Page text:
The Metro affordable housing bond is well on its way to meet or excel the commitments made to voters. 2,000 of the promised 3,900 new affordable homes are already in development, and only one third of the available funds has been committed.
That is the highlight of the housing bond’s first annual report, titled “Under construction: Metro’s affordable housing bond at work,” presented Thursday during a meeting of the Metro Council. The report was presented by Metro’s Housing Director Patricia Rojas and Housing Program & Policy Manager Emily Lieb, as well as the co-chairs of the community oversight committee, Jenny Lee and Steve Rudman.
The report details progress on production goals, project locations, economic opportunities and community engagement. It shows a commitment to the program’s core values, which are to lead with racial equity, create opportunity for those in need, support housing choice throughout the region and ensure good use of public dollars.
Greater Portland voters trusted Metro in October 2018 with a $653 million bond to support the creation of new, permanently affordable homes across the region for seniors, families, veterans and others who need them. The measure included accountability requirements for advancing racial equity and annual reporting and review. A little over two years later, Metro and its seven implementation partners — Clackamas, Multnomah and Washington counties and the cities of Beaverton, Gresham, Hillsboro and Portland — are making good progress on that promise.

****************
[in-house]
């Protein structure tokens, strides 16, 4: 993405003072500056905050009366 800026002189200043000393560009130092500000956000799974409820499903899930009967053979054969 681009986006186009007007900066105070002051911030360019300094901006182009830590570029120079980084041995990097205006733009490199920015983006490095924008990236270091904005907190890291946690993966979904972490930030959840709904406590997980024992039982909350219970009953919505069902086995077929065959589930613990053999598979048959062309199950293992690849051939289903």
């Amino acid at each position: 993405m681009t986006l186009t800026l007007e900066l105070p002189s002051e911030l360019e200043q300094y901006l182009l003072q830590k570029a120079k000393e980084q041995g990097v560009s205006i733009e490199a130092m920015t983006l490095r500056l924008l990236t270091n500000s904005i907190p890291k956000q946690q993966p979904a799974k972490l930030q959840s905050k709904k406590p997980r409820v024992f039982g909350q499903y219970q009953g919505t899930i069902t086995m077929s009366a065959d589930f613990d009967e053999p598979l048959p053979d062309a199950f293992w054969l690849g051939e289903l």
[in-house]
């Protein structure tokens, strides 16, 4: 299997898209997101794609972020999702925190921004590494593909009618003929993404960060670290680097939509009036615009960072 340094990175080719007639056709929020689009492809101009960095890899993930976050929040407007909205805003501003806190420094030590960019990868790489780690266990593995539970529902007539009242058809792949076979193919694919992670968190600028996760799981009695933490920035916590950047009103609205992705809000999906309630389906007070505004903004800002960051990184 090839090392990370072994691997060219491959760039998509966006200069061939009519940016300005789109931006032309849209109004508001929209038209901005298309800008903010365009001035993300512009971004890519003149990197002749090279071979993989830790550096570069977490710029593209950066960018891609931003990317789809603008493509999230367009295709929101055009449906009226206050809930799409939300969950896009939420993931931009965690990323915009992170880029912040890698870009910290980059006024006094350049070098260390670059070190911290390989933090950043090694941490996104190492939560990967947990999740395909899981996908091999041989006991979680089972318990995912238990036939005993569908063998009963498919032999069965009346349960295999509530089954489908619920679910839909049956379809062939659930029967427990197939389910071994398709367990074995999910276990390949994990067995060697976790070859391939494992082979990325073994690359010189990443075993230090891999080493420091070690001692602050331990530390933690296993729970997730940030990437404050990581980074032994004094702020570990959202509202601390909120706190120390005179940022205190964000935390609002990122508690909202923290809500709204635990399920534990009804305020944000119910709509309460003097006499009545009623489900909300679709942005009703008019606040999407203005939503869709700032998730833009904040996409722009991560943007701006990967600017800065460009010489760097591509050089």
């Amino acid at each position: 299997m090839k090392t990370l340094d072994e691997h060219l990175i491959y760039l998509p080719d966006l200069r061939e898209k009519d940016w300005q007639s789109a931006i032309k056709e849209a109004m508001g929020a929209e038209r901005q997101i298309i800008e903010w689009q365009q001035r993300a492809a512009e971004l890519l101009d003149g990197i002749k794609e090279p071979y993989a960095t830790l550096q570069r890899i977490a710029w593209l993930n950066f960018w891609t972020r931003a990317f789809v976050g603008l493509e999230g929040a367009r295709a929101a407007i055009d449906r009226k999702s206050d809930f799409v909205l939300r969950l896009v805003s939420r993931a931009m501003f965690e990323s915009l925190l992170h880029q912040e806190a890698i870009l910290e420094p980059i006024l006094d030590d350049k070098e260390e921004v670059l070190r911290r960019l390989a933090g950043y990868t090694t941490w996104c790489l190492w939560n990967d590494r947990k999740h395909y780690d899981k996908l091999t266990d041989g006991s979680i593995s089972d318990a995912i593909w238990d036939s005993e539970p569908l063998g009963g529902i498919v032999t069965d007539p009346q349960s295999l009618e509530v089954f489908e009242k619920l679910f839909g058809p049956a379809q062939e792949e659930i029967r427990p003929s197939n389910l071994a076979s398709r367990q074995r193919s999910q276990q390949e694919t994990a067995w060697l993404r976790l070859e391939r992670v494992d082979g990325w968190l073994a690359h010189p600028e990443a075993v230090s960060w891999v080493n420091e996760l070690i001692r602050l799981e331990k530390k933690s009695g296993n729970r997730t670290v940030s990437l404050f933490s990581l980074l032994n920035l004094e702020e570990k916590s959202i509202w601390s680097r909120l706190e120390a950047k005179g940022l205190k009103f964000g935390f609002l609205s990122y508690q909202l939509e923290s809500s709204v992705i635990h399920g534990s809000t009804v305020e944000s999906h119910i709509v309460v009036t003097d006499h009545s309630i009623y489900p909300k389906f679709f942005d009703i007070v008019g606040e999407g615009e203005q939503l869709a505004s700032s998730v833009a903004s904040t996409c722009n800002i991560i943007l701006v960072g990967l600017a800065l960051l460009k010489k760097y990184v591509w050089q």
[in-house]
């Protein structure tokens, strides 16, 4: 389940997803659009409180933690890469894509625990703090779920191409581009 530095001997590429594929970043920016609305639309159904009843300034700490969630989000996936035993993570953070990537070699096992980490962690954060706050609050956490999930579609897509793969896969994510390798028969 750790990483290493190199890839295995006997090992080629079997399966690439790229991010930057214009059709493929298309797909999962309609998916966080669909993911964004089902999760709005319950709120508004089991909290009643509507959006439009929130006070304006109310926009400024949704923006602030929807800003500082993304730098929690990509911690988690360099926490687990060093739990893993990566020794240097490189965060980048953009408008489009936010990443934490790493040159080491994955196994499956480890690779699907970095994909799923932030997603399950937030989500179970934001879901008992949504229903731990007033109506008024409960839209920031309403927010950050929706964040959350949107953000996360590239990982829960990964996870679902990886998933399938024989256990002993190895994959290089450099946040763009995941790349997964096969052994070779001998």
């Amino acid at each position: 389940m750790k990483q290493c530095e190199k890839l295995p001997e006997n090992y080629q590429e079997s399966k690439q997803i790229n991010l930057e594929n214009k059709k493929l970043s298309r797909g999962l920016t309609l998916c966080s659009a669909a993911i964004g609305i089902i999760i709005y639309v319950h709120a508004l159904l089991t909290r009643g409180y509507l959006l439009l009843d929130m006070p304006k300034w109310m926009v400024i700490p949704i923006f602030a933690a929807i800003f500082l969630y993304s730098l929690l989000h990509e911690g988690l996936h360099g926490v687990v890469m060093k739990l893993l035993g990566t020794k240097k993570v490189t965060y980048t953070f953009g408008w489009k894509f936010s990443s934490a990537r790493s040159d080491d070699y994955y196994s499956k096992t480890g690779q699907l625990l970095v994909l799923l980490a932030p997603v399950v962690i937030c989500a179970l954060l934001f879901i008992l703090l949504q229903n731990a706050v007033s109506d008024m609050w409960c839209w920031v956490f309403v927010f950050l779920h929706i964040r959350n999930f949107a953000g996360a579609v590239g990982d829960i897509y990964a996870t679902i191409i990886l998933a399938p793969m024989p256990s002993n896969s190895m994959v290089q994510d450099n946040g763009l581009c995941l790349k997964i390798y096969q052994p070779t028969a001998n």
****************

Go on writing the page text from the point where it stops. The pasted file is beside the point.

Thanks to a combination of policy changes and market forces, as well as early action from implementation partners, the average amount of funding needed per unit to achieve our targets is lower than initially forecasted. As of May 2021, there are four projects under construction and close to 20 more in the pipeline, collectively representing 2,146 new affordable homes. That is enough to house more than 6,000 people in need. And that is with less than $220 million committed in funding.
The report shows that community engagement has been a key part of the process. Metro requires housing bond project developers to engage communities of color, people with low incomes, seniors, people with disabilities and others who have been left out of housing opportunities and the creation of housing policy. Input from these groups must meaningfully inform each project in support of future tenant success and community wellbeing.
Metro councilors were pleased with the report and expressed hope that these results will enable the program to do more with more. “Tackling this affordability crisis takes a lot of leadership, takes a lot of strategy, takes a lot of effort and energy to really provide this fundamental need,” said Councilor Juan Carlos Gonzalez. “I’m looking at the success, I’m looking at the numbers, and I’m asking how can we do more? How do we do more to address this lack of supply?”
An interactive version of the report, featuring photos, graphics and interactive maps can be found here. The full report can be downloaded here.